#SAEM16 panels

SAEM's Annual Meeting is in New Orleans this year. While a lot has changed since San Diego, I'm fortunate to again be participating in several didactic sessions this week. The program is available online - links to slides are forthcoming. 
  • Tuesday @ 1:45pm or so in Napoleon Ballroom C2 (3rd floor): As part of the Social Media Bootcamp, I'll be talking with Megan Ranney about using Social Media for research - slides

  • Thursday @ 8am in Napoleon Ballroom B2 (3rd floor): DS-22: I'll speak about conducting EM research using social media tools, in a panel with Megan Ranney & Austin Kilaru - slides & references

  • Thursday @ 9am in Napoleon Ballroom B2 (3rd floor): DS-28: Nidhi Garg moderates a panel featuring me, Esther Choo and Megan Ranney on disseminating research through Social Media - slides & references
If you're interested in any of these topics, and at SAEM, you probably also want to attend the Social Media committee meeting Wednesday at 1pm in Evergreen (4th floor). Also on Friday morning Ken Milne talks about knowledge translation through social media, in DS-58 (Grand Ballroom E, 5th floor).  In the same room, right after, Rob Cooney and others talk about social media as an adjunct to resident conference (DS-62).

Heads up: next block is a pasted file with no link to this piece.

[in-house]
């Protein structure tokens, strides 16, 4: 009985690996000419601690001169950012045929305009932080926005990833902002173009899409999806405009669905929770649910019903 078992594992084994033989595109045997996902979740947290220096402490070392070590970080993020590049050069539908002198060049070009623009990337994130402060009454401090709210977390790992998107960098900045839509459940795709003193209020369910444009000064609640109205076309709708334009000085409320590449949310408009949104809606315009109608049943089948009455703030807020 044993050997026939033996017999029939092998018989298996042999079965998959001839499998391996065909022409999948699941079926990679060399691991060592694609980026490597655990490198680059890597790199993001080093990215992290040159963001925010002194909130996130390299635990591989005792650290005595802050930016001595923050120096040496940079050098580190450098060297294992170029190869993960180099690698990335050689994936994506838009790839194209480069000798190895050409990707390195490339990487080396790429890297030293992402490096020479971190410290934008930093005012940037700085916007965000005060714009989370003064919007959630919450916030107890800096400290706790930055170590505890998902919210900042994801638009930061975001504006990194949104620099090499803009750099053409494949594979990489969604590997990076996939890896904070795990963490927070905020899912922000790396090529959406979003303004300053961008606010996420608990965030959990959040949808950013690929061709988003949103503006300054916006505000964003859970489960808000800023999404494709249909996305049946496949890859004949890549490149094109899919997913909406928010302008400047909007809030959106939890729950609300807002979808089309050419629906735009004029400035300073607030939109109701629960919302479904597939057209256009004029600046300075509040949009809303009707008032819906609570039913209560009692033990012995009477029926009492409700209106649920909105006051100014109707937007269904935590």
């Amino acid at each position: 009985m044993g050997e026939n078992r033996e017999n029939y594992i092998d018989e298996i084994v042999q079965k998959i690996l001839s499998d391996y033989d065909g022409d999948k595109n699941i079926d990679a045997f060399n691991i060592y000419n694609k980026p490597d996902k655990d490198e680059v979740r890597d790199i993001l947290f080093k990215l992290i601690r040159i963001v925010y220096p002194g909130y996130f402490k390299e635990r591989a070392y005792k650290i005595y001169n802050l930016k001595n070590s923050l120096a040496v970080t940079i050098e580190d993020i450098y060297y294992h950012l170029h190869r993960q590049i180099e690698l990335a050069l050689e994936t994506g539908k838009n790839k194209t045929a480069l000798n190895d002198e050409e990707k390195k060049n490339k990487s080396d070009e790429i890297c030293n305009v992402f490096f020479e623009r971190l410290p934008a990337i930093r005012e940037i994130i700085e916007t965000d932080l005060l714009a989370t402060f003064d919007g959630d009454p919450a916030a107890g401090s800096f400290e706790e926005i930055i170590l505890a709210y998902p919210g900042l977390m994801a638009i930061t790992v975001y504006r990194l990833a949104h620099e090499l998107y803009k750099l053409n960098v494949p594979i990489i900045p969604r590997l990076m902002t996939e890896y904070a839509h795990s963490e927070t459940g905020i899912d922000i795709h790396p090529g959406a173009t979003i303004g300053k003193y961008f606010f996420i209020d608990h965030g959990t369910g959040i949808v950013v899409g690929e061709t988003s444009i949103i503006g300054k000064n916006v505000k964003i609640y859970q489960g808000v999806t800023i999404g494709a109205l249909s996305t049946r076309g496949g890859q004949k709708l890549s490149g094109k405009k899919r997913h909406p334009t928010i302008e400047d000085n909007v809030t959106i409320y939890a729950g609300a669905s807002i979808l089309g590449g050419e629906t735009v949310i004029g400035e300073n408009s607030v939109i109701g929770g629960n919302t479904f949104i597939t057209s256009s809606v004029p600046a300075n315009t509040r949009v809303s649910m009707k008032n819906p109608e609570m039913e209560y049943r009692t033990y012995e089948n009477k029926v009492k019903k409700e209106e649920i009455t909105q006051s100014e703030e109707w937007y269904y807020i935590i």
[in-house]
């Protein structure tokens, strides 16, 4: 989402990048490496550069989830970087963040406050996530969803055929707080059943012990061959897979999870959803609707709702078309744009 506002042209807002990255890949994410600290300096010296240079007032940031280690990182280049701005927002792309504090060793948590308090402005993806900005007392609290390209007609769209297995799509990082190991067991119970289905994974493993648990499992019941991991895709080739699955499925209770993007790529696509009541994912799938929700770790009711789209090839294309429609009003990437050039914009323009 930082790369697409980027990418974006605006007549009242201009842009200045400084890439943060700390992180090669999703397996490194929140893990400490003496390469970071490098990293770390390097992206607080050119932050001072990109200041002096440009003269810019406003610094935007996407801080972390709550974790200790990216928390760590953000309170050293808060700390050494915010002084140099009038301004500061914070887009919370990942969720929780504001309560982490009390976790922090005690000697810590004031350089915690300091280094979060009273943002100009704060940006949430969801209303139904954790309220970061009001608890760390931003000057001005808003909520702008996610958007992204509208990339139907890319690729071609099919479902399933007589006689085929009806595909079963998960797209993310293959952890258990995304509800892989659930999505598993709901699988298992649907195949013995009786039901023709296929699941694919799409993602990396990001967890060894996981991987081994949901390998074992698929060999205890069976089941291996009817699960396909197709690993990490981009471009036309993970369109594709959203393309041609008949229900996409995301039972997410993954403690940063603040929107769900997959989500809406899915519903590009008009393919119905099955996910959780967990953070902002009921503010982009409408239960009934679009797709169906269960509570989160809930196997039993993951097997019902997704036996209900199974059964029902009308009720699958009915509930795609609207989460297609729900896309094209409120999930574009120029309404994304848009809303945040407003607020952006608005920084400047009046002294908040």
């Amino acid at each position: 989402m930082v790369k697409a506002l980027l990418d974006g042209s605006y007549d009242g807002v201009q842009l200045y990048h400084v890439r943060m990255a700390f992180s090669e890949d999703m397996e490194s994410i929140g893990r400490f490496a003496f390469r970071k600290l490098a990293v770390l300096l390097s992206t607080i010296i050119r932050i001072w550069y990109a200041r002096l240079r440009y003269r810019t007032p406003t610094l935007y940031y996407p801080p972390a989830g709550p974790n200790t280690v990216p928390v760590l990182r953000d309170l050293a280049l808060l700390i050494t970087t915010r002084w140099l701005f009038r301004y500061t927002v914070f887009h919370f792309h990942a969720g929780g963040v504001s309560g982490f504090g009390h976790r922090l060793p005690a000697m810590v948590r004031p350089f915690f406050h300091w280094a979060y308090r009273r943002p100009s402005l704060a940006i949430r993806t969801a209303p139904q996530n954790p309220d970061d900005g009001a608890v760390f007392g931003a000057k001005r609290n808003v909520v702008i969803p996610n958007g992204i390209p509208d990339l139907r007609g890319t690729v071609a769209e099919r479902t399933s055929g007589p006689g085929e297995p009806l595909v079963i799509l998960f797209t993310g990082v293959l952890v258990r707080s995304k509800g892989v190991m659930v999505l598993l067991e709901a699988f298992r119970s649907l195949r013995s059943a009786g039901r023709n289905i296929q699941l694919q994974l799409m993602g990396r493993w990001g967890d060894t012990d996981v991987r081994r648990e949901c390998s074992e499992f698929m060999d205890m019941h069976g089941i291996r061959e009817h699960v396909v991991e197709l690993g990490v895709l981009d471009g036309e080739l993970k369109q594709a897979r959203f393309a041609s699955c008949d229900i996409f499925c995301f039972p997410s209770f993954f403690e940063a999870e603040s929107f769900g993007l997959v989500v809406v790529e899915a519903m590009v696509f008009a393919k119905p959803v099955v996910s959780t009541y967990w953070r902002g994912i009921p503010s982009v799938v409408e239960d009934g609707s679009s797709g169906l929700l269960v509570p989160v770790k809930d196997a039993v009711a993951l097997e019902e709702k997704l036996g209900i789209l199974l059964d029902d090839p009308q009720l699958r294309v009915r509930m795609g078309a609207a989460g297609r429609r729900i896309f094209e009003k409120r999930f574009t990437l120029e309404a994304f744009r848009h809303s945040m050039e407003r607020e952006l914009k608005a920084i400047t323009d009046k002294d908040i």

So, four social media-related didactic sessions, plus a bootcamp. Meanwhile, I can't help but notice the typical informatics panels (some of which I'd participated in, last year) aren't present this year. I don't even see an Informatics Interest Group meeting. Not sure if anything can be read into this shift, but at the very least there's an opportunity to reintroduce an important topic to SAEM, next year. 

mHealth Toolbox at #ICEM16: Cape Town, April 16&17

I'm honored to be participating in the mHealth Toolbox next month. The two-day event is taking shape with a terrific lineup of physicians, entrepreneurs, technology enthusiasts, and many, many gadgets. Check back for links to presentations and resources.


Another bit about software - iOS mail clients.

Federico tweeted that iOS mail clients are today what Twitter clients were a few years back. Sure, but I never cared so much about reading and writing tweets because my job(s) didn't depend on it. E-mail is mission critical.

I loved Mailbox but it never did Outlook. Acompli was a leap forward, flawlessly blending Outlook and Gmail; I even liked its built-in calendar and recent files feature. I thought it was good that Microsoft bought it - but then innovation stalled and they removed the one feature I was really enamored with - programmable long swipes. Yeah, this may have been a power user feature that confused newbies, but this power user was waiting for someone to re-implement this helpful feature.